Lenovo gave itself a brand refresh at its Tech World event last week – including multiple new logos – as it undergoes a business transformation.
The company has said it is changing from mostly making hardware to a hardware and software firm.
"Lenovo has changed dramatically from its roots solely as a PC company, recently celebrating the 10 year anniversary of its acquisition of the IBM PCD business," it said in a statement. "That initial acquisition launched Lenovo to become a $46 billion technology leader and one of the world’s leading consumer electronics companies.
"This momentum also spurred growth into new businesses and devices including smartphones and servers boosted by acquisitions of Motorola Mobility and IBM’s X86 server business in 2014.
"To mark this strategic shift, Lenovo debuted its new logo at Tech World. The new logo offers a more personal, engaging and consumer-centric experience that reflects Lenovo’s personality and incorporates its rich heritage of acquisitions and original innovation DNA."
David Roman, Lenovo’s CMO said the firm didn’t want to do what everyone else does with its logo, and instead opted for a windowed-style logo that can change colour and background depending on the product or service.
"There are multiple versions of the logo and we wanted it to relect the new Lenovo," he said.
Check out his comments in the video below:
Here are some examples of Lenovo’s new logos, including a vertical variant from its website:
Looking back on Lenovo’s Tech World event last week, the firm revealed:
· A Magic View smartwatch with two screens and a virtual display
· Smart Cast, a smartphone concept allowing users to project content and virtual interactive interfaces (such as a virtualised keyboard for typing)
· Smart Shoes, an Internet of Things fitness tool
– Chromecast rival streaming device Lenovo Cast
· The new ThinkPad 10 tablet
· Cortana integration with its devices, including REACHit, whereby users can extend the search capabilities of Cortana to non-Microsoft services
· Two new SAN storage arrays, the S2200 and S3200
In 2014, Lenovo announced the formation of ShenQi, a separate company that began operating under an internet-based business model in China in April. At Tech World, ShenQi highlighted several devices including new slim power banks, 3D printers that can print food (using chocolate for example), the smallest dual-track outdoor sound box and a smart home control center based on WiFi.
The Smart Shoes concept is an Internet of Things (IoT) product that leverages the cloud to tie together hardware, software and applications in a new way. The smart shoes display a person’s mood on its screen as well as track and analyse fitness data including heart beats and caloric consumption, while providing maps and directions to places.
"The smart shoes concept fits into Lenovo’s IoT cloud strategy to build an ecosystem including open SDK platform, innovation incubator with professionals from different areas, smart devices, supply chains and powerful backend cloud infrastructure," Lenovo said in a statement.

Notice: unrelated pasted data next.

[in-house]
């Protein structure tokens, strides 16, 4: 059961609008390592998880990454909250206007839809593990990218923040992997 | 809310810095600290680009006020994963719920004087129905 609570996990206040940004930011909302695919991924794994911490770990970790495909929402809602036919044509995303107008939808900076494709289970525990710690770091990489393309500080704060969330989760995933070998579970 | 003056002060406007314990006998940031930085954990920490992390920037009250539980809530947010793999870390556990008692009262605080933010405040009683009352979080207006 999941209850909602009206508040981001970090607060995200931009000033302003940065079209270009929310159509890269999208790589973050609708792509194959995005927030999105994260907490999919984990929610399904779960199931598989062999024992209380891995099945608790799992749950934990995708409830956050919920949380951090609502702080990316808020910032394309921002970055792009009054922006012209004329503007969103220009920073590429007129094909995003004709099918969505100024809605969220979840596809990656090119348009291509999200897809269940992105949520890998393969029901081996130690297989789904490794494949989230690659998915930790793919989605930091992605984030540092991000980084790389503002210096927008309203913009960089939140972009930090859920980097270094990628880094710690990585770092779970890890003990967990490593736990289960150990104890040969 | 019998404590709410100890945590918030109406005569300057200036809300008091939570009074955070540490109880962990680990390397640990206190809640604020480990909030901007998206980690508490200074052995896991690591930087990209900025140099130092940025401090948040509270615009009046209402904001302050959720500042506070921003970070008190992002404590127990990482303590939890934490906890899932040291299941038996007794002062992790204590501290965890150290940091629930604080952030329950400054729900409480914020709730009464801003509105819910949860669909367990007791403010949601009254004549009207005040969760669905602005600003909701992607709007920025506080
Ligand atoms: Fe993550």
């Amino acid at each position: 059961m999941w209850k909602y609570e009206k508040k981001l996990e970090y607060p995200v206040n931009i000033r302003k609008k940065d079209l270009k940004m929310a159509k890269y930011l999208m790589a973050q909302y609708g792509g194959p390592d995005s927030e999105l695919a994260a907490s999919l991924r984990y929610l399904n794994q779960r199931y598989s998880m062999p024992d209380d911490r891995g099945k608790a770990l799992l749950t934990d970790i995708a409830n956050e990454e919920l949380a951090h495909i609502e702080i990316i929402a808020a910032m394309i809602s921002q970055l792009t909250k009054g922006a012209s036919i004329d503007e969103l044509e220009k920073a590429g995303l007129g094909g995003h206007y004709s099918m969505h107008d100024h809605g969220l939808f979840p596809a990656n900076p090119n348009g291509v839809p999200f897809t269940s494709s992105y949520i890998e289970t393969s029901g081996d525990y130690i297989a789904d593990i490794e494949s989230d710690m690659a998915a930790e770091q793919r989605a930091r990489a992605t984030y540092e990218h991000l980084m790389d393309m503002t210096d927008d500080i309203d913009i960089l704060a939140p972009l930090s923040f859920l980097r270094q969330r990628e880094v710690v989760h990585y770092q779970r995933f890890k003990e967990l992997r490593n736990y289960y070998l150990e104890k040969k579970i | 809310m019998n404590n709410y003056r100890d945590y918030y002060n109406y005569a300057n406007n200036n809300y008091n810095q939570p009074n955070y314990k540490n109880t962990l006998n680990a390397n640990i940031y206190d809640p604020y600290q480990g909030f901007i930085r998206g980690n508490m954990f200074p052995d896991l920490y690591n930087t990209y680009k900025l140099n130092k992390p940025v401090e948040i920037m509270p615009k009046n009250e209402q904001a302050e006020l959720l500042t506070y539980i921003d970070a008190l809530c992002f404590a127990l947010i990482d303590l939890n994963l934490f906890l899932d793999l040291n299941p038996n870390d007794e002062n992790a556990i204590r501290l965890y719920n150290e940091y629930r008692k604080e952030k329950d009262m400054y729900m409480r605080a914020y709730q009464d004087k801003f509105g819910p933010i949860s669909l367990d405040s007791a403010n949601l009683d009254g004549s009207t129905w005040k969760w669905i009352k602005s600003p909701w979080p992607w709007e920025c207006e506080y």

The company is exploring emerging fields such as robots and unmanned aerial vehicles.
Lenovo has already teamed up with Intel to explore natural human expressions like gestures, speech, and facial expressions.
Plus, it is looking at using Intel’s RealSense Cameras, which come as an optional feature in several Lenovo devices, including laptops and all-in-one desktops, and help enable new ways to interact, including password free login with Windows Hello using Windows 10, video conferencing and more.
Intel CEO Brian Krzanich joined Lenovo CEO Yang Yuanqing on stage to demonstrate the next generation Intel RealSense Camera specifically designed for tablets and mobile form factors that brings 3D scanning capabilities at consumer price points as well as other usages like depth-enhanced photo and video, augmented reality and gaming.
Krzanich also discussed Intel’s intent to bring Intel RealSense technology to emerging devices like robots, drones, wearables and the Internet of Things.
Also at Tech World, Robin Li, CEO of AI research firm Baidu, demonstrated how advancements in Deep Learning and Big Data technology could improve the user experience. Baidu’s newest achievement in AI focuses on computers making decisions and giving verbal answers based on their recognition of pictures and understanding of questions.
Robin also demonstrated new features of Baidu Translator. After a user takes a picture of a menu with his or her mobile phone, the app can translate the entire menu into Chinese and display it in full-screen.
Li also addressed how AI-based picture and voice recognition technology can be applied to people’s lives today. He shared two examples: finding clothes to purchase based on a photo of an outfit someone is wearing to digitally mashing-up user images of tourist destinations in Nepal before the earthquake to digitally reconstruct those hot-spots.
Lenovo announced a new UK boss earlier this week and has made several other promotions within its business.
Also, Lenovo wasn’t the only one to change its logo this past week. Corsair revised its logo following criticism of its gaming branding.
Plus, HP is also preparing to split its business in two later this year (separating its PC/printer and enterprise divisions), after unveiling its Enterprise logo back in April.